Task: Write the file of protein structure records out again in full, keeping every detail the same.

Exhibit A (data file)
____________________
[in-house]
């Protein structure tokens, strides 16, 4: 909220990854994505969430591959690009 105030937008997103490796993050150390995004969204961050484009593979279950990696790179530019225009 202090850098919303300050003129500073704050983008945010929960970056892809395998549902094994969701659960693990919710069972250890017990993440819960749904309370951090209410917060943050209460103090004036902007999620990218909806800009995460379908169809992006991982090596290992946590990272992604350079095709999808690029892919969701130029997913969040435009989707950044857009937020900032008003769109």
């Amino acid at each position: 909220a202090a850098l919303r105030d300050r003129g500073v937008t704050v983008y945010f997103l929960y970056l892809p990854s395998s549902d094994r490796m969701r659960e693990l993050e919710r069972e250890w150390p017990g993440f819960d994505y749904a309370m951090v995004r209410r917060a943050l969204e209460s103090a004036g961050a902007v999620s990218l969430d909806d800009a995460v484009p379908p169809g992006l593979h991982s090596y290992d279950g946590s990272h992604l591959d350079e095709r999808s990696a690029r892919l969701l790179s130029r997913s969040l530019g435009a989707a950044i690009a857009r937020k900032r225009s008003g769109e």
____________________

[in-house]
């Protein structure tokens, strides 16, 4: 909220990854994505969430591959690009 105030937008997103490796993050150390995004969204961050484009593979279950990696790179530019225009 202090850098919303300050003129500073704050983008945010929960970056892809395998549902094994969701659960693990919710069972250890017990993440819960749904309370951090209410917060943050209460103090004036902007999620990218909806800009995460379908169809992006991982090596290992946590990272992604350079095709999808690029892919969701130029997913969040435009989707950044857009937020900032008003769109």
């Amino acid at each position: 909220a202090a850098l919303r105030d300050r003129g500073v937008t704050v983008y945010f997103l929960y970056l892809p990854s395998s549902d094994r490796m969701r659960e693990l993050e919710r069972e250890w150390p017990g993440f819960d994505y749904a309370m951090v995004r209410r917060a943050l969204e209460s103090a004036g961050a902007v999620s990218l969430d909806d800009a995460v484009p379908p169809g992006l593979h991982s090596y290992d279950g946590s990272h992604l591959d350079e095709r999808s990696a690029r892919l969701l790179s130029r997913s969040l530019g435009a989707a950044i690009a857009r937020k900032r225009s008003g769109e």